Heavy rain and widespread damaging winds expected across parts of Western Australia

Heavy rain and widespread damaging winds expected across parts of Western Australia

The latest in a month-long series of cold fronts to arrive in southwest Western Australia will bring a range of severe weather to the most populated regions within the state starting Monday, July 26, 2021. This front is expected to be windier than a typical front and is likely to produce the kind of weather that is only seen around twice a year.

"The first thing people will notice is intense rain with the potential to cause flash flooding in metro areas between Perth and Bunbury and inland across the Darling Scarp from late Monday afternoon," the Australian Bureau of Meteorology said.

This rain is also expected to fall over already saturated river catchments and result in additional inflow into swollen river systems.

Widespread rainfall totals over the two days of 10 - 20 mm (0.4 - 0.8 inches) are likely to occur southwest of Jurien Bay to Esperance.

The heaviest falls of 30 - 60 mm (1.2 - 2.4 inches) are likely to occur between Perth and Busselton extending inland across the Great Southern.

Widespread damaging winds averaging 60 - 70 km/h (37 - 43 mph) with gusts to 120 km/h (75 mph) are likely to develop southwest of Bunbury to Bremer Bay from early Monday afternoon (LT) extending to the southwest of Jurien Bay to Bremer Bay, including the Perth metro area from mid to late afternoon.

Isolated gusts in excess of 125 km/h (80 mph) are possible southwest of a line from Geraldton to Bremer Bay and may develop from the mid-Monday afternoon and continue through the evening.

Dangerous surf conditions will develop again from tonight for a large part of the West Australian coastline with large swells continuing for the rest of the week. Total wave heights may reach up to 9 to 10 m (30 - 33 feet)  on Tuesday, July 27 between Perth and Albany.

It is highly likely for tides about the southwest of WA to exceed the typical high tide line during this week, particularly on the high tide on Tuesday along the south coast.

Heavy rainfall in the Swan-Avon river catchments last week caused areas of flooding which cleared during Sunday, July 25.

The Swan River at Walyunga peaked at 4.1 m (13.4 feet) overnight Saturday into Sunday causing very high river levels in Guildford and Bassendean with the Swan River at Meadow St Bridge reaching 1.5 m (4.9 feet) and causing the entire Swan River Estuary to change color with high sediment levels.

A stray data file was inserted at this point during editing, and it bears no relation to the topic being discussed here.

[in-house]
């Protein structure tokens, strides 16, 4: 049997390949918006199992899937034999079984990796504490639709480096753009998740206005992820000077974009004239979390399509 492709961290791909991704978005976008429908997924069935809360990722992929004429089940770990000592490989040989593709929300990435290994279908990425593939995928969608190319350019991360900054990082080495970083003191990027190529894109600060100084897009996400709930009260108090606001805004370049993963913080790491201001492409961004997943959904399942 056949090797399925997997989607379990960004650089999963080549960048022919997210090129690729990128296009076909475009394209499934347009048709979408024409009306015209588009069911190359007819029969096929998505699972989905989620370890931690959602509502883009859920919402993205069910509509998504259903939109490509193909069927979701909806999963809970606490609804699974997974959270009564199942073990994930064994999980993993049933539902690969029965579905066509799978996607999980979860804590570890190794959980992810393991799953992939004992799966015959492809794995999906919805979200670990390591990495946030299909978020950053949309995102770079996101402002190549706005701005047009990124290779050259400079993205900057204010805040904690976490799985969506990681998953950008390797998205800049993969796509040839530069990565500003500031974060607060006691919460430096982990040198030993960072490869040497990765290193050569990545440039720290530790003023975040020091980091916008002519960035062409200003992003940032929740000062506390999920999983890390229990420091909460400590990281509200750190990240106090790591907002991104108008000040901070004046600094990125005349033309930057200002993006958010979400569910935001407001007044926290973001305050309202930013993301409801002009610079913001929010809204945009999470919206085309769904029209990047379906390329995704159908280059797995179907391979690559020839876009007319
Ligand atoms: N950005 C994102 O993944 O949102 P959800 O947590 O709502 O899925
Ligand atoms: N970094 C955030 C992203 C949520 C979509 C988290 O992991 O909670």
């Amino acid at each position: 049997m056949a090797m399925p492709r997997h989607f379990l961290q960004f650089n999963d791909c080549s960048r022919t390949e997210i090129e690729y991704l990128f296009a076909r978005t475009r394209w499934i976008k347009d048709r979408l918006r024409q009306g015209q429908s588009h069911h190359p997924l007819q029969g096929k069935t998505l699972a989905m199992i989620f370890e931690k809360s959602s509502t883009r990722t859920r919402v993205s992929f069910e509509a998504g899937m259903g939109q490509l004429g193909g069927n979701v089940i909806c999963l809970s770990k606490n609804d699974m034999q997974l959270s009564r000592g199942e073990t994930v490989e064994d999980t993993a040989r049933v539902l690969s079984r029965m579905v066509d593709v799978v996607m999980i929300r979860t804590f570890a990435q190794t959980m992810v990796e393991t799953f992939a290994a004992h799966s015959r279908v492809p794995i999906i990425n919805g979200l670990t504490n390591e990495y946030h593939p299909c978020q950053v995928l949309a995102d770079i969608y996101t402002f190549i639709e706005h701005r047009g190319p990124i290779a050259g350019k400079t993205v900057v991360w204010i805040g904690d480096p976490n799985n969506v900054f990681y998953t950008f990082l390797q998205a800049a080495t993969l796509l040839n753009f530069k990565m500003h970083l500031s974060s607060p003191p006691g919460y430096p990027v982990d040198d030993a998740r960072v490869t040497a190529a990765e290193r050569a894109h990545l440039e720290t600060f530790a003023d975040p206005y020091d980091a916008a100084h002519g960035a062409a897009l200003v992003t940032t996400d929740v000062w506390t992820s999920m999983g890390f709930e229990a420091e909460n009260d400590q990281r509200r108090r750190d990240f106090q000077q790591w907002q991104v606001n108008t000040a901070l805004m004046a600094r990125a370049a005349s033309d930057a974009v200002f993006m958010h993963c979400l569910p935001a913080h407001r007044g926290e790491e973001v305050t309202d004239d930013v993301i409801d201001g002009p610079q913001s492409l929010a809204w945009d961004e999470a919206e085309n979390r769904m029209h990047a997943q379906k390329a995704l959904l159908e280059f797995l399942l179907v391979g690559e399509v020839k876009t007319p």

With further moderate to heavy rainfall expected from later today (LT), a Flood Watch has been issued for the Swan, Avon, Murray, and Harvey River catchments, with a risk these catchments may experience flooding during the week.

Another strong cold front is expected on Thursday, July 29.

Perth is already experiencing its wettest July since 2000, and further rainfall later in the week may increase the risk of riverine flooding in the Perth hills and the South West.

Widespread damaging and locally destructive winds, including potentially multiple small and fast-moving tornadoes battered parts of South Australia since Thursday, July 22, causing significant tree and property damage across Adelaide, particularly the southern suburbs.

On Saturday, July 24, South Australia saw widespread damaging and locally destructive winds, including potentially multiple small and fast-moving tornadoes, causing significant tree and property damage across Adelaide particularly, the southern suburbs.

"At this stage, looking at radar evidence and damage patterns, they indicate there were multiple small and fast-moving tornadoes along a cold front that moved through around midday. The showers and thunderstorms associated with the front produced narrow paths of damaging to destructive winds," said BOM's Senior Meteorologist Tina Donaldson.

Featured image credit: BOM Australia


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